At a glance.
- US CyberCom head endorses recent “hunt forward” missions.
- Ireland yields regulatory authority to European Commission under the DSA.
- Indian VPN providers required to store user data for at least five years.
- Biden signs executive order on quantum tech.
US CyberCom head endorses recent “hunt forward” missions.
In a speech given during a Vanderbilt University conference on Tuesday, National Security Agency (NSA) Director and US Cyber Command head General Paul Nakasone disclosed that CyberCom has carried out nine “hunt forward” missions this year in other countries. Nakasone explained, “These are countries that have asked for our assistance, deploying our defensive teams for being able to identify malware and tradecraft our adversaries were using and then sharing that broadly with a commercial provider.” CyberScoop explains that the General’s disclosure supports CyberCom’s recent endorsement of persistent engagement and Nakasone’s “defend forward” strategy. He stated that the US’s cyber support of Ukraine has also been built on his “continual action” philosophy, with a Cyber National Mission Force hunt-forward team traveling to the country in December. He also laid to rest arguments that Russia has levied little cyberaggression against Ukraine during the invasion. “This idea that nothing has happened is not right/ There have been destructive attacks, a series of infrastructure attacks [where] satellite communications have been targeted,” he said. At the same event, NSA Director of Cybersecurity Rob Joyce supported Nakasone’s claims, stating, “There was some really, extra-unethical cyber pressure brought to Ukrainian internet networks by Russia.”
Ireland yields regulatory authority to European Commission under the DSA.
The EU’s new Digital Services Act (DSA) gives the European Commission authority over the bloc’s cyber regulation, meaning Ireland’s Data Protection Commission (DPC) will no longer claim the status of the region’s main privacy watchdog. The Irish DPC oversaw the regulation of the many tech giants that chose to settle in Ireland due to its tax benefits, but over the years the Irish DPC has been accused of being too lax when it comes to investigating and penalizing violations of the General Data Protection Regulation (GDPR). According to the Irish Council for Civil Liberties, the DPC has delivered decisions in only 2% of EU-wide cases since the GDPR came into effect. Paul-Olivier Dehaye, founder of Swiss online privacy nonprofit Personal Data, told CNBC, “Ireland remains a severe roadblock for GDPR enforcement.” (The DPC refutes these claims, stating that recent reports including an independent audit demonstrate the commission’s performance.) An early draft of the DSA put individual member states in charge of enforcing violations, but EU members, worried this would slow the regulatory process, pushed for the European Commission to take on this responsibility. An Irish DPC spokesperson says that while the European Commission will serve as the main authority for “systemic” companies like Meta and Google, which have millions of users across the EU, Ireland and other EU members will still play an integral part in regulation as they “will be responsible for all other obligations in the DSA.”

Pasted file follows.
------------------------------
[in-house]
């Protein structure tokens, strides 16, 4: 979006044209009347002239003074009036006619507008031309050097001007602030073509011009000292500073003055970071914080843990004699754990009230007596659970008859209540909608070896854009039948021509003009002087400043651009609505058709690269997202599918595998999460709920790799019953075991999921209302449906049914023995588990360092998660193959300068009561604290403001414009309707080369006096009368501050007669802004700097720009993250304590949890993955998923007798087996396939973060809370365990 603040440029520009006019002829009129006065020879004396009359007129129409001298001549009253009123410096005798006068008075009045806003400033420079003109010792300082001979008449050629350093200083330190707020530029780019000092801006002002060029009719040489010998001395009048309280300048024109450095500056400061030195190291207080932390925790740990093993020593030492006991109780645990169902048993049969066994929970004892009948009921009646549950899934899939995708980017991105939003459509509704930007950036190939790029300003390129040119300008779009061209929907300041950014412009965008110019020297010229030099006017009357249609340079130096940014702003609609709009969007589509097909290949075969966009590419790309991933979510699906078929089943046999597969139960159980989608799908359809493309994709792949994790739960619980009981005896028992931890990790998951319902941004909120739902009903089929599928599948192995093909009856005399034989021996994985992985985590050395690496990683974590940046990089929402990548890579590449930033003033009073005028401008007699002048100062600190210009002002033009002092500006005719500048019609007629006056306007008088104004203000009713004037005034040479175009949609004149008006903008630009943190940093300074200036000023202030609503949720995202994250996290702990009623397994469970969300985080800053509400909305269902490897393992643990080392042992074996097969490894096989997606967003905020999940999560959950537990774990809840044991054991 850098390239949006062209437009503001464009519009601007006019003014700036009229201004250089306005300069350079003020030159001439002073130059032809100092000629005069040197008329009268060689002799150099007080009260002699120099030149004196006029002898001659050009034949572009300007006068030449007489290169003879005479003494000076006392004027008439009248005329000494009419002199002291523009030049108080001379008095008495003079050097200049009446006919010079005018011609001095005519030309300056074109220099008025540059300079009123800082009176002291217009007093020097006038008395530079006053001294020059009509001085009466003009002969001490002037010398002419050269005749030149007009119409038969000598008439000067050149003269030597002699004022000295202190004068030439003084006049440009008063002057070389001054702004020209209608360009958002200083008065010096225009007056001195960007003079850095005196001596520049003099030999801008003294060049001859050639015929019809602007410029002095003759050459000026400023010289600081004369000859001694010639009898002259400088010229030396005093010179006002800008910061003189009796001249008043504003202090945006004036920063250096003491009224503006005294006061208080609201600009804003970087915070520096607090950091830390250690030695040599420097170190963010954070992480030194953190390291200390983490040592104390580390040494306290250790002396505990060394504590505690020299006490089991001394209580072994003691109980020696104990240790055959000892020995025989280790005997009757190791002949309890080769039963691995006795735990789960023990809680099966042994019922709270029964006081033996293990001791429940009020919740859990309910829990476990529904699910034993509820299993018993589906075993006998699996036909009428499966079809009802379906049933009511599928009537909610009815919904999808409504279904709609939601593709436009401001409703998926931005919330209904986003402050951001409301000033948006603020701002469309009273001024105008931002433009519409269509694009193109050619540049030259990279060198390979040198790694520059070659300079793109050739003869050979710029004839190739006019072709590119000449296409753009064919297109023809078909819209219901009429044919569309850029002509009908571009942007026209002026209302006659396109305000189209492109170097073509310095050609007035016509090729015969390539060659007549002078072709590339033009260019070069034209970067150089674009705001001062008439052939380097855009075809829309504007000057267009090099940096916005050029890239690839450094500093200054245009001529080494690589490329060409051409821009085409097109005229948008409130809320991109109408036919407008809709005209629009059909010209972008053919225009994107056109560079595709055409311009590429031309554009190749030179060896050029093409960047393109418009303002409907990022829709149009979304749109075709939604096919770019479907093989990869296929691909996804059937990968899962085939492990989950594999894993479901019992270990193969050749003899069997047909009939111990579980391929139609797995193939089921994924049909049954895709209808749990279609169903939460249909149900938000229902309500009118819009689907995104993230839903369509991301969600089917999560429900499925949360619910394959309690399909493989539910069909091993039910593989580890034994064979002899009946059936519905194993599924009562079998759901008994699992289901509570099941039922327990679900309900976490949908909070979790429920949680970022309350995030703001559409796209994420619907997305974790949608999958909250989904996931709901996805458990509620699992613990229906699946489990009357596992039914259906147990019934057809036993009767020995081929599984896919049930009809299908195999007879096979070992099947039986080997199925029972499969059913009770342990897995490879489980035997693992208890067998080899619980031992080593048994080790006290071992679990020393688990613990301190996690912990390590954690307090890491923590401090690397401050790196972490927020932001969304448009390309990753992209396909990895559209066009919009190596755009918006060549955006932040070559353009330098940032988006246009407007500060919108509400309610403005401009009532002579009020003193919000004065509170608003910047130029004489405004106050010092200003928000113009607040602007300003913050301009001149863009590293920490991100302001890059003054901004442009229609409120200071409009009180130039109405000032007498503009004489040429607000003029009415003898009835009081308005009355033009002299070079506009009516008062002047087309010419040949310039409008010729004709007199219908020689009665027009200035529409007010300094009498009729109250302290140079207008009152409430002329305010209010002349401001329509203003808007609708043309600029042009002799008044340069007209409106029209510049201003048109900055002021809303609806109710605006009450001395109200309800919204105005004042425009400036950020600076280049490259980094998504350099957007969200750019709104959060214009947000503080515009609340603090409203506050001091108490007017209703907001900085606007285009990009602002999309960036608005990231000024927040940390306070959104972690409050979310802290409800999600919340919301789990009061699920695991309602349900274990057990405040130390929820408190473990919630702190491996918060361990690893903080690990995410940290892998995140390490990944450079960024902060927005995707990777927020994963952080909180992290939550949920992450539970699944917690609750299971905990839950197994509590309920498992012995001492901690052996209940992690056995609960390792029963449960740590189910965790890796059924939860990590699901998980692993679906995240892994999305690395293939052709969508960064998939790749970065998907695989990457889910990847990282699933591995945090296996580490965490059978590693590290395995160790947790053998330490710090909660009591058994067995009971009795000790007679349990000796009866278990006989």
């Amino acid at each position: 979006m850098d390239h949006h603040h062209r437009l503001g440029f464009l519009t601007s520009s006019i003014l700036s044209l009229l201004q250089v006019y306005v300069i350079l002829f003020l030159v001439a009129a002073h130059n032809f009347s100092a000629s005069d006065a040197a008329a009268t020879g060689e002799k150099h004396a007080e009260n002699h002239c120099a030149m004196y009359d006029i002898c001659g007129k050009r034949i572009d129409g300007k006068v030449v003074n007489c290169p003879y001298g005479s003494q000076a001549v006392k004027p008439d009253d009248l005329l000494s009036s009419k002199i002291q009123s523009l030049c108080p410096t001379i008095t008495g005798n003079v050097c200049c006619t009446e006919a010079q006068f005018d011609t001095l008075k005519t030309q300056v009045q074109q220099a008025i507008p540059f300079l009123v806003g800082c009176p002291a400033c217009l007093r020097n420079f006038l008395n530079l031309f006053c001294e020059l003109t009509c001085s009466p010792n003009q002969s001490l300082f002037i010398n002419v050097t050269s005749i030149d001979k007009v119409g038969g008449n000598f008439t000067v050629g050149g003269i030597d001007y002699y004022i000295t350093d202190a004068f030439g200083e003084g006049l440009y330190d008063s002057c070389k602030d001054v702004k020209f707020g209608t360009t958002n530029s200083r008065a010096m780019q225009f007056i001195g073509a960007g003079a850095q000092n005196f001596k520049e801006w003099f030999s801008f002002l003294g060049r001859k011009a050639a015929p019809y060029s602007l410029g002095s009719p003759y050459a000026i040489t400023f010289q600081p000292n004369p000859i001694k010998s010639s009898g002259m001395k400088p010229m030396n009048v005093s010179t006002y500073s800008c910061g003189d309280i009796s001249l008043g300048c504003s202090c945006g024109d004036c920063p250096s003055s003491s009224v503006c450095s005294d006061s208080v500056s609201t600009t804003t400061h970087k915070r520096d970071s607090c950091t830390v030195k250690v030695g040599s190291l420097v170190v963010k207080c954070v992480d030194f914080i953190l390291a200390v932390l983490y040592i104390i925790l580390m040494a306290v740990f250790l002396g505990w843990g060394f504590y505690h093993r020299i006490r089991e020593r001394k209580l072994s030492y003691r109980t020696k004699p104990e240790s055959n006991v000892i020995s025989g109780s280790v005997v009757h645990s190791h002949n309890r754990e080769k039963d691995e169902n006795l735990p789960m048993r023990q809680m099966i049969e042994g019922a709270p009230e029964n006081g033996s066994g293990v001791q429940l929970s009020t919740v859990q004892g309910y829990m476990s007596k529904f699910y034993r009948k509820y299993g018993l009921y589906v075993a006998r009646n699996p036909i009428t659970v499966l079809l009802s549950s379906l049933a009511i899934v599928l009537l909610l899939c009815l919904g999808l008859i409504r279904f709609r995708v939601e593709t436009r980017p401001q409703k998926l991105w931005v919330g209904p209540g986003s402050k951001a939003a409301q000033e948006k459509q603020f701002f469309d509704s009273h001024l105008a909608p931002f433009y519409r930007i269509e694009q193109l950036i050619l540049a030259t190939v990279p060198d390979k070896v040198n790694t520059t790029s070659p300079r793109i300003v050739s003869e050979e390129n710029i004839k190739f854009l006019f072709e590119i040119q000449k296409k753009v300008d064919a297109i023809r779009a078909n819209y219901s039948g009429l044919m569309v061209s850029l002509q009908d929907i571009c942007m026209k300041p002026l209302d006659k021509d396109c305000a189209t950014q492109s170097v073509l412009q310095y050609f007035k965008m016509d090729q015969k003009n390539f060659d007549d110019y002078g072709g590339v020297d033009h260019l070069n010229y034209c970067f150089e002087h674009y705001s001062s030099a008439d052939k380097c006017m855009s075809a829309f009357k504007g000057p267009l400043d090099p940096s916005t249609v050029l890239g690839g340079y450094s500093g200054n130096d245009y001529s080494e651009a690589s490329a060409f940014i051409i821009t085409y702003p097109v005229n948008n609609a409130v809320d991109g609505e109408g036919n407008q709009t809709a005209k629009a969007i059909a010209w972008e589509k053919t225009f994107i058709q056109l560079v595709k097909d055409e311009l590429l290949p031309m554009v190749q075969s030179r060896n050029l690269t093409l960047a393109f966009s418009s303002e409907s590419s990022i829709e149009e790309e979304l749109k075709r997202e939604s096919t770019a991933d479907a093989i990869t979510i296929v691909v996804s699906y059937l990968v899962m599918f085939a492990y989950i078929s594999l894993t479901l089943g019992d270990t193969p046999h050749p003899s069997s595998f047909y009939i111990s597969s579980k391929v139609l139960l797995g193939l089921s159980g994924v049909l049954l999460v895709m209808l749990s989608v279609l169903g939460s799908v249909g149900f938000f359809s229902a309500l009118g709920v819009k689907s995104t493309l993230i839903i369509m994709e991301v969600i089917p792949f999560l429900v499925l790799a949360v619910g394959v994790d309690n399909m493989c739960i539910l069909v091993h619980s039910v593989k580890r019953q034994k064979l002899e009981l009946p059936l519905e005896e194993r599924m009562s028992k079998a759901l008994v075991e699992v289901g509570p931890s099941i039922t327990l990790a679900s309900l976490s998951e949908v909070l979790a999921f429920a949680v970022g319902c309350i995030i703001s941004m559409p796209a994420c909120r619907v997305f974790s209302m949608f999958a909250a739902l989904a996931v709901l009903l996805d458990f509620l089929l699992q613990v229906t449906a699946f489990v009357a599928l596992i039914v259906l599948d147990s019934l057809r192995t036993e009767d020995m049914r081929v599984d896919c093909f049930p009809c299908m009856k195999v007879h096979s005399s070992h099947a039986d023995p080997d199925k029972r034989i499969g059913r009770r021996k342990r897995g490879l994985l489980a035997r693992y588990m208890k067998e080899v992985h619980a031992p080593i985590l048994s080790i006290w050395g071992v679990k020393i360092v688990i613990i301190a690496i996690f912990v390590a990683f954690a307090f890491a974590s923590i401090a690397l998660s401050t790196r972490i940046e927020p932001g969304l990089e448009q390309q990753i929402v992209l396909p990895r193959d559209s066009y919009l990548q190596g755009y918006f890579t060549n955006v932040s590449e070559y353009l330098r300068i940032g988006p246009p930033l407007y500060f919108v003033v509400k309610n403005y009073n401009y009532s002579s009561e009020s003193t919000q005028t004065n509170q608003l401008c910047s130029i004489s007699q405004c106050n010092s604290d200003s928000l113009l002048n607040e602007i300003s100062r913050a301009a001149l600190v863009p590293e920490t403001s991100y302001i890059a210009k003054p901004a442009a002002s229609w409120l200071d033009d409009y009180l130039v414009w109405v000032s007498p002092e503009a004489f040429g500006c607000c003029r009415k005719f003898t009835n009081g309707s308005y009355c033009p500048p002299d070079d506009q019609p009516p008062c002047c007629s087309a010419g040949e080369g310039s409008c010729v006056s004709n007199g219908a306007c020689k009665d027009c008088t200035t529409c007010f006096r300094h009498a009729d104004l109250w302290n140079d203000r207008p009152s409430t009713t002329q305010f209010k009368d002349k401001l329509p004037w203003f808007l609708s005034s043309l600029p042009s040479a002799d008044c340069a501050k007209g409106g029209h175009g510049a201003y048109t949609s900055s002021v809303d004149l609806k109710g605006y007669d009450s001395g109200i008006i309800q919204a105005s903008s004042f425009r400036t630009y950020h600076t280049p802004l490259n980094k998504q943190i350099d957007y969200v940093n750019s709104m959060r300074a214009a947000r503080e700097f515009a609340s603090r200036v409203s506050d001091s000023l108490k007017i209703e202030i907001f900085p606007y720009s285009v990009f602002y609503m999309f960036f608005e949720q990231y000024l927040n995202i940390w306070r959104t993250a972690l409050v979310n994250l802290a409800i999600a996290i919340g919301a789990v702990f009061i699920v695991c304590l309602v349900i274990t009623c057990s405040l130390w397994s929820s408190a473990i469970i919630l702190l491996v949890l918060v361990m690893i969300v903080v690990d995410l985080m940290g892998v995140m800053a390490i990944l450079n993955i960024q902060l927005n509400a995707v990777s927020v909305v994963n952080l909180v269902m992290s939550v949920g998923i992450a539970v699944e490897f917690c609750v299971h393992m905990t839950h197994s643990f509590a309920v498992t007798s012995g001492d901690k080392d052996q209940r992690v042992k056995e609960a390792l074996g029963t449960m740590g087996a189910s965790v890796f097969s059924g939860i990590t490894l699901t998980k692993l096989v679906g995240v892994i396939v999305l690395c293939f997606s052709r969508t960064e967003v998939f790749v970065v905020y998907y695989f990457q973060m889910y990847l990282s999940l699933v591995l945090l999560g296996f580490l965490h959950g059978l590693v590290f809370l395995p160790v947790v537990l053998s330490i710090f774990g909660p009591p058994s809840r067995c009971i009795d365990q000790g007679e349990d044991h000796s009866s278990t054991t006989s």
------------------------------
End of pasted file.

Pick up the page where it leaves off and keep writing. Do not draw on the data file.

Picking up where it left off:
Indian VPN providers required to store user data for at least five years.
India’s Ministry of Electronics and Information Technology (MeitY) and Computer Emergency Response Team India (CERT-In) have announced that they will require VPS and VPN service providers, intermediaries, and crypto exchanges to maintain user data (even for canceled subscriptions) for at least five years in order to “coordinate response activities as well as emergency measures with respect to cyber security incidents.” Providers will also be required to designate a Point of Contact for communicating with CERT-In. The new rules will come into effect in July, and companies found in non-compliance will face punitive action. NEWS9LIVE explains that many users rely on VPN services because they provide a shield of privacy, but the new rules will force providers to switch to storage servers, essentially lowering that shield while increasing prices for subscribers.
Biden signs executive order on quantum tech.
US President Joe Biden yesterday issued an executive order on “Enhancing the National Quantum Initiative Advisory Committee,” measures focused on advancing quantum technology in the US while also boosting the nation’s cybersecurity defenses against quantum supercomputers. Reuters explains, the National Quantum Initiative Advisory Committee is the government's independent expert advisory body for quantum tech, and the EO puts the committee directly under the authority of the White House. "The presidential directives being released will help us balance the scientific and economic imperatives to move fast with our obligation to protect our people, communications and investments," the senior White House official stated.
Kent Landfield, Chief Standards and Technology Policy Strategist at Trellix (formerly McAfee Enterprise and FireEye):
“We are pleased to see the White House issue an Executive Order and National Security Memorandum defining the challenges we face with the development of quantum computing technology. Specifying the steps the government will take to protect our nation’s critical infrastructure and communications is vital. This is not a run-of-the-mill 15-year crypto transition. The national security implications are too great. We have been proponents of NIST’s efforts on the transition to post-quantum crypto for quite a while, and it is good to see many of our original recommendations being incorporated into today’s national directions.”